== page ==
How to help older students learn how to read

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There are a number of evidence-based strategies that can be used to teach students in high school how to read. These include:

  1. Explicit instruction: This involves directly teaching students the skills and strategies they need to be successful readers. This can include teaching students about phonics, vocabulary, and comprehension strategies.
  2. Reading aloud: Reading aloud to students can help to build their comprehension and vocabulary skills, as well as expose them to new texts and ideas.
  3. Independent reading: Encouraging students to choose their own books and read independently can help to build their motivation and engagement with reading.
  4. Collaborative reading: Having students work together to read and discuss texts can help to build their comprehension and critical thinking skills.
  5. Vocabulary instruction: Directly teaching students new words and their meanings can help to improve their reading comprehension.
  6. Assisting with text decoding: Providing support and guidance to students who are struggling with text decoding can help to build their confidence and improve their reading skills.
  7. Promoting a love of reading: Encouraging students to explore different genres and find books that they enjoy can help to build their motivation and engagement with reading.

The National Center for Education Evaluation and Regional Assistance (NCEE) has published a practice guide on teaching reading in grades 4-8. The guide is based on a review of the research literature on effective reading instruction, and it provides recommendations for evidence-based practices that educators can use to support the reading development of students in these grade levels.

One key recommendation is to use a balanced approach to reading instruction, which combines phonics instruction with a focus on comprehension and meaning. This approach involves explicit instruction in phonics and word recognition skills, as well as opportunities for students to read and write extensively in a variety of genres.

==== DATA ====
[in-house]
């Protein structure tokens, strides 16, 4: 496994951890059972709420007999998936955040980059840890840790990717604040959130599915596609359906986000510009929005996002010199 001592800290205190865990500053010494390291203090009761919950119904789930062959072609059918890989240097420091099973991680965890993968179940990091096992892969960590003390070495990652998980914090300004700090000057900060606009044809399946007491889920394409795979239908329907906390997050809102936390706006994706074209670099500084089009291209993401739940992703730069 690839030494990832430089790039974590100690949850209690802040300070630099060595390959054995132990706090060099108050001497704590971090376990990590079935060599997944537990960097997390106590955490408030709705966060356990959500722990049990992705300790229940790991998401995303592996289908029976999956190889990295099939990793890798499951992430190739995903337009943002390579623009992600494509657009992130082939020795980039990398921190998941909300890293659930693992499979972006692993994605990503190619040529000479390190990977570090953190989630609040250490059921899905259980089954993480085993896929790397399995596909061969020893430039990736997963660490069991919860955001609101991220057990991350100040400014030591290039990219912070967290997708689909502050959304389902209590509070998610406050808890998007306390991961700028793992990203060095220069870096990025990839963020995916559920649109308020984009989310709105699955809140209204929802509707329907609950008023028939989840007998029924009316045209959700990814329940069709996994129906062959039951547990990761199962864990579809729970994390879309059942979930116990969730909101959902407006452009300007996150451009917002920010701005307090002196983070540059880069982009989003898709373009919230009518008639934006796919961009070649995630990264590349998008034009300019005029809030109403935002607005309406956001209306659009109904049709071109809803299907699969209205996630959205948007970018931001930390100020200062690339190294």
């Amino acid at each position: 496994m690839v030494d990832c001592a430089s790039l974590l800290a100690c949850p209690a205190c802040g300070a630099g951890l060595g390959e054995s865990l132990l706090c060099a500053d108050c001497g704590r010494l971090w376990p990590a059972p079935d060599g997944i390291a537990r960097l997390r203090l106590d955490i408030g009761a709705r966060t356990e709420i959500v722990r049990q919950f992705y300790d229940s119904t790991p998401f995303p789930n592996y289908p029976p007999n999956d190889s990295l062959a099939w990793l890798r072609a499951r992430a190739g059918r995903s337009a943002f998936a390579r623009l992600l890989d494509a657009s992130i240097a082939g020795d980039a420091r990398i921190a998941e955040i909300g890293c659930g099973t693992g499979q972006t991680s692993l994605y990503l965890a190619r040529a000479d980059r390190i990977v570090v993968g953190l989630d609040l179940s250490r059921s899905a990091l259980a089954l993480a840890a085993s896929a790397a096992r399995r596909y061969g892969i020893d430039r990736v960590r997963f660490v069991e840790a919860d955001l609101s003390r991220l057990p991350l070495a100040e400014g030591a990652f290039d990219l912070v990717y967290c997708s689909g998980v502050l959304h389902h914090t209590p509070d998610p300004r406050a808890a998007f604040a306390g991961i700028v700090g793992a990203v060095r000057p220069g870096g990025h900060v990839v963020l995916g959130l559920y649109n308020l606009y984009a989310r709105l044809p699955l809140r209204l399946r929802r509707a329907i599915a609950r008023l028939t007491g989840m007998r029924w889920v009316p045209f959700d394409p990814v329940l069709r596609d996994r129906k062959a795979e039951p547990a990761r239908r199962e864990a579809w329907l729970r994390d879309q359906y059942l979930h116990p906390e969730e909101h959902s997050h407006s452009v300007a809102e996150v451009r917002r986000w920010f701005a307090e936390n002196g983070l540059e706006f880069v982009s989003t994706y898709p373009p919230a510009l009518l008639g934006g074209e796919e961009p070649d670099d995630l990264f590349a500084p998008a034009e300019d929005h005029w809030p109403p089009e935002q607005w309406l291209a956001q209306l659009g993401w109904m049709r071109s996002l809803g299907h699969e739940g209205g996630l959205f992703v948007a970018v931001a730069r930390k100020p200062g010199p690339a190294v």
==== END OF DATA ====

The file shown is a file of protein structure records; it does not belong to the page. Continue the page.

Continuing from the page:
Another recommendation is to use formative assessment to monitor student progress and inform instruction. This can involve using running records to track student reading fluency and accuracy, as well as asking students to reflect on their own reading process and set goals for improvement.

The practice guide also emphasizes the importance of providing students with appropriate levels of text complexity, and suggests that educators should use text complexity measures, such as the Lexile framework, to match students with texts that are appropriately challenging.

Finally, the practice guide suggests that educators should incorporate a range of instructional strategies to support student reading development, including guided reading, independent reading, and collaborative learning activities.

Overall, the NCEE practice guide provides a wealth of evidence-based strategies and recommendations for teaching reading in grades 4-8. By implementing these strategies, educators can support the reading development of their students and help them become proficient, lifelong readers.






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